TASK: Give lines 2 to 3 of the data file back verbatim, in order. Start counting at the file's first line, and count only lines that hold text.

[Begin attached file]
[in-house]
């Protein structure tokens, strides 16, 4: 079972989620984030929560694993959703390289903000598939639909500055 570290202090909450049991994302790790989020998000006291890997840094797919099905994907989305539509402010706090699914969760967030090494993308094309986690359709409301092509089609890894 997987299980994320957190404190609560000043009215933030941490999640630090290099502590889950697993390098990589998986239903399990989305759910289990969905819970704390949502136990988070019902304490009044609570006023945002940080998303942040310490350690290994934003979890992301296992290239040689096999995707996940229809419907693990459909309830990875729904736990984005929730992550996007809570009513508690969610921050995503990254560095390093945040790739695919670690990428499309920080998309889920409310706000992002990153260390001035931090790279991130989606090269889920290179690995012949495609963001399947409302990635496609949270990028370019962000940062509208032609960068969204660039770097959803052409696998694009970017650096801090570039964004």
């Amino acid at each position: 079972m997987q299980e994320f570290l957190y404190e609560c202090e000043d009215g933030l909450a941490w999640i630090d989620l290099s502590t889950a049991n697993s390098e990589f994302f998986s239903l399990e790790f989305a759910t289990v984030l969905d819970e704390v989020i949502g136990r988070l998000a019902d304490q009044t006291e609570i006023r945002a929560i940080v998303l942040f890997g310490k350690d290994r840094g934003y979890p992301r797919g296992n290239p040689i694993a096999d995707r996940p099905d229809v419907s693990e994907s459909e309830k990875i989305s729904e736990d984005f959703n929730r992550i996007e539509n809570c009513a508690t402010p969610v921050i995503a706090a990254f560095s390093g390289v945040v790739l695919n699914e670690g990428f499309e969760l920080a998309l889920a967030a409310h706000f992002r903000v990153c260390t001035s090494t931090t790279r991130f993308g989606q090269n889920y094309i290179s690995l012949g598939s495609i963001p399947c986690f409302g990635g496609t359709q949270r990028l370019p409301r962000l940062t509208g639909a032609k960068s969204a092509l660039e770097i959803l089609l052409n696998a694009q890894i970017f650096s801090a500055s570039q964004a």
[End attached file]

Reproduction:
């Protein structure tokens, strides 16, 4: 079972989620984030929560694993959703390289903000598939639909500055 570290202090909450049991994302790790989020998000006291890997840094797919099905994907989305539509402010706090699914969760967030090494993308094309986690359709409301092509089609890894 997987299980994320957190404190609560000043009215933030941490999640630090290099502590889950697993390098990589998986239903399990989305759910289990969905819970704390949502136990988070019902304490009044609570006023945002940080998303942040310490350690290994934003979890992301296992290239040689096999995707996940229809419907693990459909309830990875729904736990984005929730992550996007809570009513508690969610921050995503990254560095390093945040790739695919670690990428499309920080998309889920409310706000992002990153260390001035931090790279991130989606090269889920290179690995012949495609963001399947409302990635496609949270990028370019962000940062509208032609960068969204660039770097959803052409696998694009970017650096801090570039964004």
């Amino acid at each position: 079972m997987q299980e994320f570290l957190y404190e609560c202090e000043d009215g933030l909450a941490w999640i630090d989620l290099s502590t889950a049991n697993s390098e990589f994302f998986s239903l399990e790790f989305a759910t289990v984030l969905d819970e704390v989020i949502g136990r988070l998000a019902d304490q009044t006291e609570i006023r945002a929560i940080v998303l942040f890997g310490k350690d290994r840094g934003y979890p992301r797919g296992n290239p040689i694993a096999d995707r996940p099905d229809v419907s693990e994907s459909e309830k990875i989305s729904e736990d984005f959703n929730r992550i996007e539509n809570c009513a508690t402010p969610v921050i995503a706090a990254f560095s390093g390289v945040v790739l695919n699914e670690g990428f499309e969760l920080a998309l889920a967030a409310h706000f992002r903000v990153c260390t001035s090494t931090t790279r991130f993308g989606q090269n889920y094309i290179s690995l012949g598939s495609i963001p399947c986690f409302g990635g496609t359709q949270r990028l370019p409301r962000l940062t509208g639909a032609k960068s969204a092509l660039e770097i959803l089609l052409n696998a694009q890894i970017f650096s801090a500055s570039q964004a």